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Rights of social media users upheld in Bill C-10: Department of Justice

Rights of social media users upheld in Bill C-10: Department of Justice
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OTTAWA -- The Department of Justice has concluded that recent amendments to Bill C-10 would not restrict the freedom of expression of social media users under the Charter of Rights and Freedoms.

It comes as the Liberals face scrutiny for removing an exemption that protects individuals online content from its proposed Broadcasting Act changes that were aimed at ensuring major social media platforms and streaming services such as Netflix, Instagram, Tik Tok, YouTube, and Spotify pay their fair share towards Canadian artists and are held to similar standards as regular broadcasters.

In the new analysis, the department found: The effect of the proposed removal of clause three is that an online undertaking that provides a social media service could be subject to regulation under the Act in respect of the programs uploaded by its unaffiliated users.

However, it states a separate clause exempting individuals from being regulated remains, which means unaffiliated users of social media services would not be subject to broadcasting regulation in respect of the programs they post.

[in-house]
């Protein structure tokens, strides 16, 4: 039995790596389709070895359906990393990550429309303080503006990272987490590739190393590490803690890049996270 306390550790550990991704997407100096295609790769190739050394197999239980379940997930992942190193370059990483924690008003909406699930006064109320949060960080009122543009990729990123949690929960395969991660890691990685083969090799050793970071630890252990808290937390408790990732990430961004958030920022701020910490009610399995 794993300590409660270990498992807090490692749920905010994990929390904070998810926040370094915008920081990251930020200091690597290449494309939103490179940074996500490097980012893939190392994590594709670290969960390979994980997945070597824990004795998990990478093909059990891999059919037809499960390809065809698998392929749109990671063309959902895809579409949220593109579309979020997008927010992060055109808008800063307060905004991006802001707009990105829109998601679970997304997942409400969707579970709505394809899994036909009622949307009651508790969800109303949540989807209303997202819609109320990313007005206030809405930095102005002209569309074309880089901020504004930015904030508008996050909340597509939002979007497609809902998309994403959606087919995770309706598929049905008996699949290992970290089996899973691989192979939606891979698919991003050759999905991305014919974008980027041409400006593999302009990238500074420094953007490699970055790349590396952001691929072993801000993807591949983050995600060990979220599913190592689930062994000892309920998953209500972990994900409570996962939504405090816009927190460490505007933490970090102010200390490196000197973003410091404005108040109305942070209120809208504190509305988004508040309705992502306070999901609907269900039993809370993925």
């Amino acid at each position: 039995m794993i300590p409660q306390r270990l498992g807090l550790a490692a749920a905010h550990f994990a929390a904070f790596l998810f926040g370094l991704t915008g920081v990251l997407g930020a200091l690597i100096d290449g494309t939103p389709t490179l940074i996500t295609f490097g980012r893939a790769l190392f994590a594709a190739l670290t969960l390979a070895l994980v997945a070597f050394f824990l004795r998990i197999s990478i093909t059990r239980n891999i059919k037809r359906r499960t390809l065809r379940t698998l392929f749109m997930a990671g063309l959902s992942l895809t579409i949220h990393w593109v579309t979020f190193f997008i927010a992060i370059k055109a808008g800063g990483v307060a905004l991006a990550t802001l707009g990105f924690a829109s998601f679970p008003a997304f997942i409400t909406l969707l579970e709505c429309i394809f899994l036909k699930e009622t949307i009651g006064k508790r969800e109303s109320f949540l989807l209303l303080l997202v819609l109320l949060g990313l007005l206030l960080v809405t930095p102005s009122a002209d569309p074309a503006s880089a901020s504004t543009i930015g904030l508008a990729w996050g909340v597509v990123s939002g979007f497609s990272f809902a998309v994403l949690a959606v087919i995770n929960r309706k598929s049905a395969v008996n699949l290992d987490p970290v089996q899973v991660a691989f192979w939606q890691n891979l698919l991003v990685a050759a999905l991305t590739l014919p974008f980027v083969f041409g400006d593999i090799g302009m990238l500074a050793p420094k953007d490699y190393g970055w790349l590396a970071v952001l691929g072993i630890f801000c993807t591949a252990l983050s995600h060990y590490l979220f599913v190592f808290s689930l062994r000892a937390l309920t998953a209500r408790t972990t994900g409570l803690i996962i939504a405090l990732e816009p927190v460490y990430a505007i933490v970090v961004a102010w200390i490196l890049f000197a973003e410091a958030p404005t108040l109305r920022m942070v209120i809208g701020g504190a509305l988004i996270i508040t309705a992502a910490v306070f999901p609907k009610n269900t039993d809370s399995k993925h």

The House of Commons heritage committee is studying the bill and has requested the presence of Heritage Minister Steven Guilbeault and Justice Minister David Lametti before MPs resume clause-by-clause. Guilbeault is slated to appear on Friday.

Earlier this week, Guilbeault walked back comments that under the bill, the Canadian Radio-television and Telecommunications Commission (CRTC) could impose discoverability regulations on individuals who have a large-enough following online.

In a new statement sent to CTV News late Sunday night, the minister said he used unclear language when he referred to people and online channels being subject to federal regulations as part of the governments updates to the Broadcasting Act.

What we want to do, this law should apply to people who are broadcasters, or act like broadcasters. So if you have a YouTube channel with millions of viewers, and you re deriving revenues from that, then at some point the CRTC will be asked to put a threshold. But we re talking about broadcasters here, we re not talking about everyday citizens posting stuff on their YouTube channel, Guilbeault said in the interview.
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